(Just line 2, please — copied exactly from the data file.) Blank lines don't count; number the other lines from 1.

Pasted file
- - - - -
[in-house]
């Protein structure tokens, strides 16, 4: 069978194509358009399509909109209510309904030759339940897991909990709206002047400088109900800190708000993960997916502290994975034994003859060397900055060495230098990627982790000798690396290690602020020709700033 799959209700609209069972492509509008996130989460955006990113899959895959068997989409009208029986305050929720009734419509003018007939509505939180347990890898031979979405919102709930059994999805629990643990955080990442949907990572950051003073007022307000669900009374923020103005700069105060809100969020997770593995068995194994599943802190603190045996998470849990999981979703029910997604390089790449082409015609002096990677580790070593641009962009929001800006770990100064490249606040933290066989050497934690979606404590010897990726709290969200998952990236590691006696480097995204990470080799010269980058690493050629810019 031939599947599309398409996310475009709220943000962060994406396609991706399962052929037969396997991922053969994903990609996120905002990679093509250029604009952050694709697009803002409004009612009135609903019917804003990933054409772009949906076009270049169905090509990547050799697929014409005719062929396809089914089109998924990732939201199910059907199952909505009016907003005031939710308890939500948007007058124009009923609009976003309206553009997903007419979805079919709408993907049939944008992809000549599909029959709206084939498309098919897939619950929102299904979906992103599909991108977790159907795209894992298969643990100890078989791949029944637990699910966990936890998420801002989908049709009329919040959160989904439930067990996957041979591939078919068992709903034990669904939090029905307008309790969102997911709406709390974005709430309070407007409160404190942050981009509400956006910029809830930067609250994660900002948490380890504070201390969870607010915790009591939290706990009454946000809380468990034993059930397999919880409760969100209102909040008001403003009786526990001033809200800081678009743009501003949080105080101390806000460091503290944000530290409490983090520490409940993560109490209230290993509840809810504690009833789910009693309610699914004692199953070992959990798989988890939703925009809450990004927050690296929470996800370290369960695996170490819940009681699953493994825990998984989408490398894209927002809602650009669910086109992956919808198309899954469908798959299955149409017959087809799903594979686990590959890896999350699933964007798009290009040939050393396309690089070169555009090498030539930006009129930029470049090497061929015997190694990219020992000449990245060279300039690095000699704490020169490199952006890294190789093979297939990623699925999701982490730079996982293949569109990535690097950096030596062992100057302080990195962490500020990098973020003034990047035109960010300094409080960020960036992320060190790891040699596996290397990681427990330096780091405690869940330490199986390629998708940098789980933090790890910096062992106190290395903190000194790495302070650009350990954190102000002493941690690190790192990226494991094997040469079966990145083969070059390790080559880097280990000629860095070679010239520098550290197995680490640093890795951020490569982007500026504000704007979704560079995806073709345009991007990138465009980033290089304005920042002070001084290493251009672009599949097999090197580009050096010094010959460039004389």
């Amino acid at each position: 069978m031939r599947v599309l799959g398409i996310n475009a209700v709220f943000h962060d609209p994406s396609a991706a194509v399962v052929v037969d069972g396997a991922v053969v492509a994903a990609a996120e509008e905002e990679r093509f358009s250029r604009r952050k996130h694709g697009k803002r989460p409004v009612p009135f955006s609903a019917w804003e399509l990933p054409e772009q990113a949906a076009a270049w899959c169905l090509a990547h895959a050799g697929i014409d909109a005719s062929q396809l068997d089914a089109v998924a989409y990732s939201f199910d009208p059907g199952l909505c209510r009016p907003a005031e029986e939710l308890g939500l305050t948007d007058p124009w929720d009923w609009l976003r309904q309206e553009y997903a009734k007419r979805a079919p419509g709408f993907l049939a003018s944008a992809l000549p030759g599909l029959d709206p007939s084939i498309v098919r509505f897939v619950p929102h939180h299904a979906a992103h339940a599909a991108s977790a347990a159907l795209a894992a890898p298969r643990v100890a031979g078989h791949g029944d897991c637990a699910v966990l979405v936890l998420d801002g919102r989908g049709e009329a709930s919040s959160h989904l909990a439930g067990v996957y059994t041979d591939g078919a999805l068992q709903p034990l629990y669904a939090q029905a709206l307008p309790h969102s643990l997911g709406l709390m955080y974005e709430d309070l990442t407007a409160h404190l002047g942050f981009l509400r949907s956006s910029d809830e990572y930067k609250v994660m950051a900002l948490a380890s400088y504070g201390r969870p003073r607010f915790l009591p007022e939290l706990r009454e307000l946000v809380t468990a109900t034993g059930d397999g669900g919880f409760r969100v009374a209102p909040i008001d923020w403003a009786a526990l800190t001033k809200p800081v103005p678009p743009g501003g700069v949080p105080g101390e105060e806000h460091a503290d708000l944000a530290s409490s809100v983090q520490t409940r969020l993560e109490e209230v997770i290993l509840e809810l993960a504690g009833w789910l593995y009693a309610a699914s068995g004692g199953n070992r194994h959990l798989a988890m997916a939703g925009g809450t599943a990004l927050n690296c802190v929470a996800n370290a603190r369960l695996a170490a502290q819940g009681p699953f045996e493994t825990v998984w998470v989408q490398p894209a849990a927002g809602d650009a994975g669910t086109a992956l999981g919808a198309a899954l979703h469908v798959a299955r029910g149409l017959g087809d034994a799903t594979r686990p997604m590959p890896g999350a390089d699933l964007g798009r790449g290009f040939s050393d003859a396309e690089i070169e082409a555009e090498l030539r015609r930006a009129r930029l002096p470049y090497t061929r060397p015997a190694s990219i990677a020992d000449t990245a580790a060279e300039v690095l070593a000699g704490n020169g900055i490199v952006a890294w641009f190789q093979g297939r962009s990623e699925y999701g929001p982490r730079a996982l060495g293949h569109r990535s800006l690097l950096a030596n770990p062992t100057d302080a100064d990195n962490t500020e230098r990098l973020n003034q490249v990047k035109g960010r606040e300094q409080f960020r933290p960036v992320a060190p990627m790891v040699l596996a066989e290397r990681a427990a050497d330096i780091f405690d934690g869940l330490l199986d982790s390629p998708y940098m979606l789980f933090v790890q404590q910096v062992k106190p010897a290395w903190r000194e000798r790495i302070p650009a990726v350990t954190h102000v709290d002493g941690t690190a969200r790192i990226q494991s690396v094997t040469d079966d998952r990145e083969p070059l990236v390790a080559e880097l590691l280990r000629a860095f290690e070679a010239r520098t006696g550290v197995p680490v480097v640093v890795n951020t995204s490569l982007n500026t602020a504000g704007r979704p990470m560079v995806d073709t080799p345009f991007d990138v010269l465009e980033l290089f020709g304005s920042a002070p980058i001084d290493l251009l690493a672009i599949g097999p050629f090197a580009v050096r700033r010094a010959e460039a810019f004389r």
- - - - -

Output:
């Protein structure tokens, strides 16, 4: 069978194509358009399509909109209510309904030759339940897991909990709206002047400088109900800190708000993960997916502290994975034994003859060397900055060495230098990627982790000798690396290690602020020709700033 799959209700609209069972492509509008996130989460955006990113899959895959068997989409009208029986305050929720009734419509003018007939509505939180347990890898031979979405919102709930059994999805629990643990955080990442949907990572950051003073007022307000669900009374923020103005700069105060809100969020997770593995068995194994599943802190603190045996998470849990999981979703029910997604390089790449082409015609002096990677580790070593641009962009929001800006770990100064490249606040933290066989050497934690979606404590010897990726709290969200998952990236590691006696480097995204990470080799010269980058690493050629810019 031939599947599309398409996310475009709220943000962060994406396609991706399962052929037969396997991922053969994903990609996120905002990679093509250029604009952050694709697009803002409004009612009135609903019917804003990933054409772009949906076009270049169905090509990547050799697929014409005719062929396809089914089109998924990732939201199910059907199952909505009016907003005031939710308890939500948007007058124009009923609009976003309206553009997903007419979805079919709408993907049939944008992809000549599909029959709206084939498309098919897939619950929102299904979906992103599909991108977790159907795209894992298969643990100890078989791949029944637990699910966990936890998420801002989908049709009329919040959160989904439930067990996957041979591939078919068992709903034990669904939090029905307008309790969102997911709406709390974005709430309070407007409160404190942050981009509400956006910029809830930067609250994660900002948490380890504070201390969870607010915790009591939290706990009454946000809380468990034993059930397999919880409760969100209102909040008001403003009786526990001033809200800081678009743009501003949080105080101390806000460091503290944000530290409490983090520490409940993560109490209230290993509840809810504690009833789910009693309610699914004692199953070992959990798989988890939703925009809450990004927050690296929470996800370290369960695996170490819940009681699953493994825990998984989408490398894209927002809602650009669910086109992956919808198309899954469908798959299955149409017959087809799903594979686990590959890896999350699933964007798009290009040939050393396309690089070169555009090498030539930006009129930029470049090497061929015997190694990219020992000449990245060279300039690095000699704490020169490199952006890294190789093979297939990623699925999701982490730079996982293949569109990535690097950096030596062992100057302080990195962490500020990098973020003034990047035109960010300094409080960020960036992320060190790891040699596996290397990681427990330096780091405690869940330490199986390629998708940098789980933090790890910096062992106190290395903190000194790495302070650009350990954190102000002493941690690190790192990226494991094997040469079966990145083969070059390790080559880097280990000629860095070679010239520098550290197995680490640093890795951020490569982007500026504000704007979704560079995806073709345009991007990138465009980033290089304005920042002070001084290493251009672009599949097999090197580009050096010094010959460039004389």